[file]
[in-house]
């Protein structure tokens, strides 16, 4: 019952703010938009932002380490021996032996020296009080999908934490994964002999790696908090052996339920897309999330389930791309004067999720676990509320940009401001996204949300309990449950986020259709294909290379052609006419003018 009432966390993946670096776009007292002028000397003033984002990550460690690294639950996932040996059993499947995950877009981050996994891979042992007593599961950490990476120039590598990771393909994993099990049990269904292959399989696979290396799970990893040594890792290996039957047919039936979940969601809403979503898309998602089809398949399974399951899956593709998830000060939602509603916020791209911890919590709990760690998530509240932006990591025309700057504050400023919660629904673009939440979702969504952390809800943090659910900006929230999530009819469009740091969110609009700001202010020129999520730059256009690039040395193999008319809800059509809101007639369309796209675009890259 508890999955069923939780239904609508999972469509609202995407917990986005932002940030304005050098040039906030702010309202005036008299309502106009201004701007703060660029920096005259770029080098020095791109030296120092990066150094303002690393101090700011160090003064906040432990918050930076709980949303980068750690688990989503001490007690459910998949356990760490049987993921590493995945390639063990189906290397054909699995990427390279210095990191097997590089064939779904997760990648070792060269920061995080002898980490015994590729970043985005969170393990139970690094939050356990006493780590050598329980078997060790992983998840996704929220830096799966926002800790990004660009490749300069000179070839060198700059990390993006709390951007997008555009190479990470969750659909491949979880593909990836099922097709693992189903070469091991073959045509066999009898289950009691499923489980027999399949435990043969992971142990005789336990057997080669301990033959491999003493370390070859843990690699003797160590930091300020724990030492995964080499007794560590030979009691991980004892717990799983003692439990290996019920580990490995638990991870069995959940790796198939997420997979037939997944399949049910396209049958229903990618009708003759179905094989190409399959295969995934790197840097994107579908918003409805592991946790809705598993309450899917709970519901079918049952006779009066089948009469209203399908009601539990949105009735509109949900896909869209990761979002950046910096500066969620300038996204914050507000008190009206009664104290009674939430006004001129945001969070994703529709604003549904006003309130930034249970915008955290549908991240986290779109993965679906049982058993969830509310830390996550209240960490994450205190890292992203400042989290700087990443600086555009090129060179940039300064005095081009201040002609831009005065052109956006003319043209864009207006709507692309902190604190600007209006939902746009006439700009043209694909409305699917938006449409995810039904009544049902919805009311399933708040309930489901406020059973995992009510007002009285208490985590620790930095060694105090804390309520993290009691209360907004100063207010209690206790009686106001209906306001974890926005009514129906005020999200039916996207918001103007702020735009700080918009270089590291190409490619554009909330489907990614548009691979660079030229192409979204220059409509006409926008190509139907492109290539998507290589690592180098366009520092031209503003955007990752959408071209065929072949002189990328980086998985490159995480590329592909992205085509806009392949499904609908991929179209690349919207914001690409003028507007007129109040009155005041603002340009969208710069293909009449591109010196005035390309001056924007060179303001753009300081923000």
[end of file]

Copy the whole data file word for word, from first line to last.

[in-house]
């Protein structure tokens, strides 16, 4: 019952703010938009932002380490021996032996020296009080999908934490994964002999790696908090052996339920897309999330389930791309004067999720676990509320940009401001996204949300309990449950986020259709294909290379052609006419003018 009432966390993946670096776009007292002028000397003033984002990550460690690294639950996932040996059993499947995950877009981050996994891979042992007593599961950490990476120039590598990771393909994993099990049990269904292959399989696979290396799970990893040594890792290996039957047919039936979940969601809403979503898309998602089809398949399974399951899956593709998830000060939602509603916020791209911890919590709990760690998530509240932006990591025309700057504050400023919660629904673009939440979702969504952390809800943090659910900006929230999530009819469009740091969110609009700001202010020129999520730059256009690039040395193999008319809800059509809101007639369309796209675009890259 508890999955069923939780239904609508999972469509609202995407917990986005932002940030304005050098040039906030702010309202005036008299309502106009201004701007703060660029920096005259770029080098020095791109030296120092990066150094303002690393101090700011160090003064906040432990918050930076709980949303980068750690688990989503001490007690459910998949356990760490049987993921590493995945390639063990189906290397054909699995990427390279210095990191097997590089064939779904997760990648070792060269920061995080002898980490015994590729970043985005969170393990139970690094939050356990006493780590050598329980078997060790992983998840996704929220830096799966926002800790990004660009490749300069000179070839060198700059990390993006709390951007997008555009190479990470969750659909491949979880593909990836099922097709693992189903070469091991073959045509066999009898289950009691499923489980027999399949435990043969992971142990005789336990057997080669301990033959491999003493370390070859843990690699003797160590930091300020724990030492995964080499007794560590030979009691991980004892717990799983003692439990290996019920580990490995638990991870069995959940790796198939997420997979037939997944399949049910396209049958229903990618009708003759179905094989190409399959295969995934790197840097994107579908918003409805592991946790809705598993309450899917709970519901079918049952006779009066089948009469209203399908009601539990949105009735509109949900896909869209990761979002950046910096500066969620300038996204914050507000008190009206009664104290009674939430006004001129945001969070994703529709604003549904006003309130930034249970915008955290549908991240986290779109993965679906049982058993969830509310830390996550209240960490994450205190890292992203400042989290700087990443600086555009090129060179940039300064005095081009201040002609831009005065052109956006003319043209864009207006709507692309902190604190600007209006939902746009006439700009043209694909409305699917938006449409995810039904009544049902919805009311399933708040309930489901406020059973995992009510007002009285208490985590620790930095060694105090804390309520993290009691209360907004100063207010209690206790009686106001209906306001974890926005009514129906005020999200039916996207918001103007702020735009700080918009270089590291190409490619554009909330489907990614548009691979660079030229192409979204220059409509006409926008190509139907492109290539998507290589690592180098366009520092031209503003955007990752959408071209065929072949002189990328980086998985490159995480590329592909992205085509806009392949499904609908991929179209690349919207914001690409003028507007007129109040009155005041603002340009969208710069293909009449591109010196005035390309001056924007060179303001753009300081923000």